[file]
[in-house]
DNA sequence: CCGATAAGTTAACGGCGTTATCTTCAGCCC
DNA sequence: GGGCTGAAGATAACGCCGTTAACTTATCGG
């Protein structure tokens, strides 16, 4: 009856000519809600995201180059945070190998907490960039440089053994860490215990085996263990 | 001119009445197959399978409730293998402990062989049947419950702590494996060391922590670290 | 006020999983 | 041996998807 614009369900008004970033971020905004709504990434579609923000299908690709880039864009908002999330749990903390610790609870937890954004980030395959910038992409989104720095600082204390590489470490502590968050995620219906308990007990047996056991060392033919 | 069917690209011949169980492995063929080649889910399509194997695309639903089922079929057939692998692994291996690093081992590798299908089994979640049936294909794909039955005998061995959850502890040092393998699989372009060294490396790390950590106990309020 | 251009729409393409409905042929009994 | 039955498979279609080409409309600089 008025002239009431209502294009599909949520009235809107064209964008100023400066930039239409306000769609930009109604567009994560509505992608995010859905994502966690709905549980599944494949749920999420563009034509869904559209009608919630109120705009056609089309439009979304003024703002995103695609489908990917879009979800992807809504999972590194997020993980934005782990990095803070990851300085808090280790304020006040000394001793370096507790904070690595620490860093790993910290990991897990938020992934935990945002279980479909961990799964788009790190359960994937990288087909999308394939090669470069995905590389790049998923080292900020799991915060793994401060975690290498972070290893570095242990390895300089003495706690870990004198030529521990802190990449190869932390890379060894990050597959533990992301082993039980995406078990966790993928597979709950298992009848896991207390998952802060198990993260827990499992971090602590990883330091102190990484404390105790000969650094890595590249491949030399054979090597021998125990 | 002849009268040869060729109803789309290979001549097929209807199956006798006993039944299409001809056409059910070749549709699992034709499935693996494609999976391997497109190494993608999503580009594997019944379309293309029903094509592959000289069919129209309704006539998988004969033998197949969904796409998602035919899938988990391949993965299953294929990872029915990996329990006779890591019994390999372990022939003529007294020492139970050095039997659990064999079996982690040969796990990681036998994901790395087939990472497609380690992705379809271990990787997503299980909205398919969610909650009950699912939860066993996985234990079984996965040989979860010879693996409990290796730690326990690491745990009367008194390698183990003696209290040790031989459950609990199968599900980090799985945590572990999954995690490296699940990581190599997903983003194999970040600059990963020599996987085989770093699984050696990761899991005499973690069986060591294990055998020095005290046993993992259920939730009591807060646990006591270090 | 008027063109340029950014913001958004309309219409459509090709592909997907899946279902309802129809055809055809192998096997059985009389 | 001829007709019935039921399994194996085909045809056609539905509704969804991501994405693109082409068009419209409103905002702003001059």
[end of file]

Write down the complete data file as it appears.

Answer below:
[in-house]
DNA sequence: CCGATAAGTTAACGGCGTTATCTTCAGCCC
DNA sequence: GGGCTGAAGATAACGCCGTTAACTTATCGG
């Protein structure tokens, strides 16, 4: 009856000519809600995201180059945070190998907490960039440089053994860490215990085996263990 | 001119009445197959399978409730293998402990062989049947419950702590494996060391922590670290 | 006020999983 | 041996998807 614009369900008004970033971020905004709504990434579609923000299908690709880039864009908002999330749990903390610790609870937890954004980030395959910038992409989104720095600082204390590489470490502590968050995620219906308990007990047996056991060392033919 | 069917690209011949169980492995063929080649889910399509194997695309639903089922079929057939692998692994291996690093081992590798299908089994979640049936294909794909039955005998061995959850502890040092393998699989372009060294490396790390950590106990309020 | 251009729409393409409905042929009994 | 039955498979279609080409409309600089 008025002239009431209502294009599909949520009235809107064209964008100023400066930039239409306000769609930009109604567009994560509505992608995010859905994502966690709905549980599944494949749920999420563009034509869904559209009608919630109120705009056609089309439009979304003024703002995103695609489908990917879009979800992807809504999972590194997020993980934005782990990095803070990851300085808090280790304020006040000394001793370096507790904070690595620490860093790993910290990991897990938020992934935990945002279980479909961990799964788009790190359960994937990288087909999308394939090669470069995905590389790049998923080292900020799991915060793994401060975690290498972070290893570095242990390895300089003495706690870990004198030529521990802190990449190869932390890379060894990050597959533990992301082993039980995406078990966790993928597979709950298992009848896991207390998952802060198990993260827990499992971090602590990883330091102190990484404390105790000969650094890595590249491949030399054979090597021998125990 | 002849009268040869060729109803789309290979001549097929209807199956006798006993039944299409001809056409059910070749549709699992034709499935693996494609999976391997497109190494993608999503580009594997019944379309293309029903094509592959000289069919129209309704006539998988004969033998197949969904796409998602035919899938988990391949993965299953294929990872029915990996329990006779890591019994390999372990022939003529007294020492139970050095039997659990064999079996982690040969796990990681036998994901790395087939990472497609380690992705379809271990990787997503299980909205398919969610909650009950699912939860066993996985234990079984996965040989979860010879693996409990290796730690326990690491745990009367008194390698183990003696209290040790031989459950609990199968599900980090799985945590572990999954995690490296699940990581190599997903983003194999970040600059990963020599996987085989770093699984050696990761899991005499973690069986060591294990055998020095005290046993993992259920939730009591807060646990006591270090 | 008027063109340029950014913001958004309309219409459509090709592909997907899946279902309802129809055809055809192998096997059985009389 | 001829007709019935039921399994194996085909045809056609539905509704969804991501994405693109082409068009419209409103905002702003001059």